Riverbed Technology today launched a software-defined wide-area networking (SD-WAN) product called SteelConnect. It is the outcome of the company’s acquisition of Ocedo in January, combined with Riverbed’s native SD-WAN capabilities developed over the past several years.
But Riverbed says SteelConnect does much more than pure-play SD-WAN. It also taps into Riverbed’s traditional software-defined networking (SDN) capabilities, to unify network connectivity and orchestrate application delivery across hybrid WANs, remote LANs, and cloud networks. And it provides a line of WAN gateways, remote LAN switches, and Wi-Fi access points.
“We think SD-WAN is important, but it doesn’t get us everything,” says Joshua Dobies, VP of product marketing at Riverbed.
For example, Riverbed has a shoe manufacturing customer that does a lot of development in the cloud. “They backhaul every bit of their traffic that’s going to AWS into their data centers,” says Dobies. “With this, they can enter in their AWS credentials, and it will automatically import [everything]. For their development shops around the globe they don’t have to backhaul all that traffic back to the data center before going to AWS.”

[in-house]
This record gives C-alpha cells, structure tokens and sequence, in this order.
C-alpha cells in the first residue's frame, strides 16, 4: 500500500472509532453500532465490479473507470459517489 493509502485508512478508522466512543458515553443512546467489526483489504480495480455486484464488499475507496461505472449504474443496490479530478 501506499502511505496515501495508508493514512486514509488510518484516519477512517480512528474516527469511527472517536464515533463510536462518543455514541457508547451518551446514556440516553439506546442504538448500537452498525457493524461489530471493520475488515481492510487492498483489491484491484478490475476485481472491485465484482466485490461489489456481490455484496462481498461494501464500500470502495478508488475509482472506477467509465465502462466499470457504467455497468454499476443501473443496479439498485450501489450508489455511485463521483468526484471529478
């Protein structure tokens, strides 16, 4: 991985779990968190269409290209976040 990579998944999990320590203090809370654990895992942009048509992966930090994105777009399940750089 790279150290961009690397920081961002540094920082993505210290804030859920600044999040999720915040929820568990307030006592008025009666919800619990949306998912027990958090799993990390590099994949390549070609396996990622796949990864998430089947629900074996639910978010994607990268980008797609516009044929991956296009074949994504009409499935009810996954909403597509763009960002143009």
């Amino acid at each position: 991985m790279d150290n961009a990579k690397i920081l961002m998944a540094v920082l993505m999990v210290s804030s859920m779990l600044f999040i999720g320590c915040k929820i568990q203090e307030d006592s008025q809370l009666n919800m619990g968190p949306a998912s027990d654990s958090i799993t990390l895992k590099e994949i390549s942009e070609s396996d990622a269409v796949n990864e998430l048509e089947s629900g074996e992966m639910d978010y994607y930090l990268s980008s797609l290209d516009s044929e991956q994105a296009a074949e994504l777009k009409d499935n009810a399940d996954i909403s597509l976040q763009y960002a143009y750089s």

Furthermore, in the past, network operators might need to enter hundreds or thousands of lines of command line interface (CLI) code to make network and application changes. SteelConnect provides policy-based orchestration.
“If you look under the covers in SD-WAN pure-plays, they’re all still very network centric,” says Dobies. “The way you manage the network is by copying and pasting CLI commands into templates that you move onto devices. We’re moving to something that is policy-based and orchestration-based.”
In December 2014 Riverbed went private, agreeing to be acquired by private equity firm Thoma Bravo for roughly $3.6 billion. The move was prompted by pressure from activist investor Elliott Management.
But according to The Register today, Riverbed is gearing up for a second IPO.
“The IPO is appealing because we would control that ourselves and we can make it definite,” Riverbed CEO Jerry Kennelly told The Register. “We have already started prepping for it because we’re already one year into being private, and it takes two years to do advance prep.”